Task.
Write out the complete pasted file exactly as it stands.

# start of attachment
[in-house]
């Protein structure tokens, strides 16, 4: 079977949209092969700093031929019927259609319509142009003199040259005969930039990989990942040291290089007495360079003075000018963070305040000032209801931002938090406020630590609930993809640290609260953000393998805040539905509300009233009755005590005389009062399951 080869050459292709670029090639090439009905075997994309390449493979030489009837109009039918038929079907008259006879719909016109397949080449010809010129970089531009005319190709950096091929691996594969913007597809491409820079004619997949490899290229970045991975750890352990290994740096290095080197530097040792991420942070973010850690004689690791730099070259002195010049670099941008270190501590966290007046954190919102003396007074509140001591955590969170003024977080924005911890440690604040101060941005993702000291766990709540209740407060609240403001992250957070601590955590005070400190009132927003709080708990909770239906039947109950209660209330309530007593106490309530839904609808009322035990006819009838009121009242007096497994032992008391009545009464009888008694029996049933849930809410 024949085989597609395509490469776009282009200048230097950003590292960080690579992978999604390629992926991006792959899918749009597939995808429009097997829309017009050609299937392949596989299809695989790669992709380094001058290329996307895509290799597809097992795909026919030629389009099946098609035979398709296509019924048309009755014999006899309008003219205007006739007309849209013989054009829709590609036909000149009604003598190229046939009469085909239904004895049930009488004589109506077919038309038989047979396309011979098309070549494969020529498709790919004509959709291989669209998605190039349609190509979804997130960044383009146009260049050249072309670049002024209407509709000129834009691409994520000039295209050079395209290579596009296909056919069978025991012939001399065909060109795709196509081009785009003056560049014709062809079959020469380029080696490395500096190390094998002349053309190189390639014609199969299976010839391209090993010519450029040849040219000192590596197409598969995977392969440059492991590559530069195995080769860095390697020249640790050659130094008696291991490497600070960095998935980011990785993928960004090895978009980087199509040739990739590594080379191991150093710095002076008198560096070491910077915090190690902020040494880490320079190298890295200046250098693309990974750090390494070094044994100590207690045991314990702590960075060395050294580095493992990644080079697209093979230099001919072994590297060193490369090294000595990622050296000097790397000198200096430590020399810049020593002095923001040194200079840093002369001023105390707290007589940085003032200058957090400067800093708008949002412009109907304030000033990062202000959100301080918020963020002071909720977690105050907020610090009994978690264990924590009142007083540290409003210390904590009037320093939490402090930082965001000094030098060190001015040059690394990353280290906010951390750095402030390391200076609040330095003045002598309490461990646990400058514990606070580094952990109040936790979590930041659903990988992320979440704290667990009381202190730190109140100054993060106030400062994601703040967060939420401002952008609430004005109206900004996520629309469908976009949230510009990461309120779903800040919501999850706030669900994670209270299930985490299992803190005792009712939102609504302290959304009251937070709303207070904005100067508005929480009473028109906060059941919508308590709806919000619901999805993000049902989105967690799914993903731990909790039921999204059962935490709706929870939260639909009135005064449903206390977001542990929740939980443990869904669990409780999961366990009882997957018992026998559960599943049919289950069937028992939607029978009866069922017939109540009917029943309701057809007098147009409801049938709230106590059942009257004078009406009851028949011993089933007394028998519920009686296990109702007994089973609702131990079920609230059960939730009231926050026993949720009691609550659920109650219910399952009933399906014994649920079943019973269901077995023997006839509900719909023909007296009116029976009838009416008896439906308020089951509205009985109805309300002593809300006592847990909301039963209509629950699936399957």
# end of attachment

[in-house]
């Protein structure tokens, strides 16, 4: 079977949209092969700093031929019927259609319509142009003199040259005969930039990989990942040291290089007495360079003075000018963070305040000032209801931002938090406020630590609930993809640290609260953000393998805040539905509300009233009755005590005389009062399951 080869050459292709670029090639090439009905075997994309390449493979030489009837109009039918038929079907008259006879719909016109397949080449010809010129970089531009005319190709950096091929691996594969913007597809491409820079004619997949490899290229970045991975750890352990290994740096290095080197530097040792991420942070973010850690004689690791730099070259002195010049670099941008270190501590966290007046954190919102003396007074509140001591955590969170003024977080924005911890440690604040101060941005993702000291766990709540209740407060609240403001992250957070601590955590005070400190009132927003709080708990909770239906039947109950209660209330309530007593106490309530839904609808009322035990006819009838009121009242007096497994032992008391009545009464009888008694029996049933849930809410 024949085989597609395509490469776009282009200048230097950003590292960080690579992978999604390629992926991006792959899918749009597939995808429009097997829309017009050609299937392949596989299809695989790669992709380094001058290329996307895509290799597809097992795909026919030629389009099946098609035979398709296509019924048309009755014999006899309008003219205007006739007309849209013989054009829709590609036909000149009604003598190229046939009469085909239904004895049930009488004589109506077919038309038989047979396309011979098309070549494969020529498709790919004509959709291989669209998605190039349609190509979804997130960044383009146009260049050249072309670049002024209407509709000129834009691409994520000039295209050079395209290579596009296909056919069978025991012939001399065909060109795709196509081009785009003056560049014709062809079959020469380029080696490395500096190390094998002349053309190189390639014609199969299976010839391209090993010519450029040849040219000192590596197409598969995977392969440059492991590559530069195995080769860095390697020249640790050659130094008696291991490497600070960095998935980011990785993928960004090895978009980087199509040739990739590594080379191991150093710095002076008198560096070491910077915090190690902020040494880490320079190298890295200046250098693309990974750090390494070094044994100590207690045991314990702590960075060395050294580095493992990644080079697209093979230099001919072994590297060193490369090294000595990622050296000097790397000198200096430590020399810049020593002095923001040194200079840093002369001023105390707290007589940085003032200058957090400067800093708008949002412009109907304030000033990062202000959100301080918020963020002071909720977690105050907020610090009994978690264990924590009142007083540290409003210390904590009037320093939490402090930082965001000094030098060190001015040059690394990353280290906010951390750095402030390391200076609040330095003045002598309490461990646990400058514990606070580094952990109040936790979590930041659903990988992320979440704290667990009381202190730190109140100054993060106030400062994601703040967060939420401002952008609430004005109206900004996520629309469908976009949230510009990461309120779903800040919501999850706030669900994670209270299930985490299992803190005792009712939102609504302290959304009251937070709303207070904005100067508005929480009473028109906060059941919508308590709806919000619901999805993000049902989105967690799914993903731990909790039921999204059962935490709706929870939260639909009135005064449903206390977001542990929740939980443990869904669990409780999961366990009882997957018992026998559960599943049919289950069937028992939607029978009866069922017939109540009917029943309701057809007098147009409801049938709230106590059942009257004078009406009851028949011993089933007394028998519920009686296990109702007994089973609702131990079920609230059960939730009231926050026993949720009691609550659920109650219910399952009933399906014994649920079943019973269901077995023997006839509900719909023909007296009116029976009838009416008896439906308020089951509205009985109805309300002593809300006592847990909301039963209509629950699936399957």